But first, let’s back up.
How is this data procured in the first place, and how is Grass different?
Existing Methods for Gathering Data
Over the past few months, social media sites have pursued two different strategies as they respond to the escalating data war: limiting the extent to which people can scrape free information from their websites, or maximizing the profits from acting as its gatekeeper. The highest profile examples are Reddit and Twitter, and their respective policy changes reflect both of these approaches. By examining them, we can learn a bit about the different ways that AI companies gather data and how Grass fits in with the existing systems.
1. Raising Prices on the Reddit API
One method for gathering data from the public web — the most straightforward and least clandestine — is to perform an API call. An API is simply a set of URLs that return data in a structured format, and websites employ them as the official method for third parties to interact with the site. Some sites will charge for their proprietary datasets; others give them away for free — but in both cases, the data is accessed through the official API.
Until April of this year, Reddit fell into the latter category. As far back as 2008, anyone could call on the Reddit API to retrieve structured data sets of all the information ever posted to the site, ever. As the data wars began to heat up, however, it emerged as a natural repository for massive amounts of written language, which LLMs comb through for patterns to hone their linguistic abilities. Around the time IPO rumors began to circulate, Reddit realized they were providing the raw material for developing the most lucrative technology ever devised by man, and promptly decided to get in on the action. Prices were raised for the first time in the website’s history, and Reddit now officially charges to download its structured data.
As an unintended consequence of that decision, many of the third party mobile apps that people use to access the site will now be pushed out of business. These apps call on the API any time they display Reddit content to their users and allow them to interact with it — calls that will simply cost too much to continue making. Enraged at the loss of their beloved front ends, moderators across the Reddit ecosystem shuttered their forums in protest, some for a few days, some forever. Users committed to leaving the site forever as well, though it remains to be seen how serious a threat this is to the company’s robust user base.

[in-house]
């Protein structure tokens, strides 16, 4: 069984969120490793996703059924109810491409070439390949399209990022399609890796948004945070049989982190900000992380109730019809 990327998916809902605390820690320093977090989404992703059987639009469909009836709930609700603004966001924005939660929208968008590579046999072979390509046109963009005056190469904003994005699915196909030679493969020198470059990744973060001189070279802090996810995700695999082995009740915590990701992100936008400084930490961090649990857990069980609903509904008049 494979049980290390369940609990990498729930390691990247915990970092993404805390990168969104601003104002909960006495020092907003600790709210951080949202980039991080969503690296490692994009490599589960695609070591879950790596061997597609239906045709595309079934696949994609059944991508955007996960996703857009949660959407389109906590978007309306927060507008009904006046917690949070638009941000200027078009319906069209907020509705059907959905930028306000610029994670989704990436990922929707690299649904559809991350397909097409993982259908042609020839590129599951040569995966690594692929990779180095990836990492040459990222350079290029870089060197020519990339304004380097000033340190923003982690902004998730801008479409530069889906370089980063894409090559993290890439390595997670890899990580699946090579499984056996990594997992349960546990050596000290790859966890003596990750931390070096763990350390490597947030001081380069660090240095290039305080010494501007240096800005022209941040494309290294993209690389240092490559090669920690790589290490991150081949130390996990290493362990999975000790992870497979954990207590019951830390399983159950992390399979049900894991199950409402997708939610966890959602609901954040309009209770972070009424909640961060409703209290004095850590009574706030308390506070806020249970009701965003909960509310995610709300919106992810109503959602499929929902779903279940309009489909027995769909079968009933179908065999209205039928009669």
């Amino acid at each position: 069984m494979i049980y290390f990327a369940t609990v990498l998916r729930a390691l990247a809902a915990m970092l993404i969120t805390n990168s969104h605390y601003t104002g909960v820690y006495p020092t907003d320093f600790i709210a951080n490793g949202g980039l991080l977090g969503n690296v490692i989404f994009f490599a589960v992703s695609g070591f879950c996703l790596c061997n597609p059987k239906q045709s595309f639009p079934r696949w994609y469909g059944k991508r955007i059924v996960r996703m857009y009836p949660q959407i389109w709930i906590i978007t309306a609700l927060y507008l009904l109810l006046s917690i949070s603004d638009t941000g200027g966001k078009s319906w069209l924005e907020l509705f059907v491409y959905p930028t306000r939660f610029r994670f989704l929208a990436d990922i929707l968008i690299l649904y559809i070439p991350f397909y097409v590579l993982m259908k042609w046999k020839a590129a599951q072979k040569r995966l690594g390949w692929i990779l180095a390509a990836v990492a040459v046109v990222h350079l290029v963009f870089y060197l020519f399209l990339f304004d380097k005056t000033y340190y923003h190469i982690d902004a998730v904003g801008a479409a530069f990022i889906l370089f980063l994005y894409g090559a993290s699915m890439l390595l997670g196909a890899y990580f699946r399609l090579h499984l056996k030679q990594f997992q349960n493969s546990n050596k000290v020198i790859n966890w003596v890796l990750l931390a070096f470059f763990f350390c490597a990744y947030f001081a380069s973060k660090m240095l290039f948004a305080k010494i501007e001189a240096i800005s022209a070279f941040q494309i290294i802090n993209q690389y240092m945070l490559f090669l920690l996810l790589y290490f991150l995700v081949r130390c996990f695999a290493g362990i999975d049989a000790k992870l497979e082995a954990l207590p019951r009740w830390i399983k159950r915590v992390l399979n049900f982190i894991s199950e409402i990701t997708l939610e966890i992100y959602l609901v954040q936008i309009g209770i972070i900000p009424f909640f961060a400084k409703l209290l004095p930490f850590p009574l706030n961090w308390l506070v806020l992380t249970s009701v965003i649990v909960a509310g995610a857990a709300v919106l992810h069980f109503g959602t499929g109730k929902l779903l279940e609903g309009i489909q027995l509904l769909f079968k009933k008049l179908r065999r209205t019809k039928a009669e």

However you feel about the Reddit controversy, it provides a valuable example of how APIs work and how they mediate the relationship between AI labs and social media sites. Simply put, APIs provide a sanctioned method for gathering data that allows websites to retain profits from the sale of their content. This is the method that most benefits the social media companies. Let’s see if there are any other options, though…
2. Twitter’s Struggle to Limit Web Scraping
Hot on the heels of Reddit’s moderator rebellion, Twitter CEO Elon Musk issued a handful of cryptic tweets to suggest the following: data scraping on the platform had spiraled out of control, new accounts would be limited to viewing 300 tweets per day, and no further explanation would be provided. While users had a variety of reactions, few took Musk’s statement seriously, or even bothered to ask what he meant by it. What exactly is web scraping, and why would it be such a problem?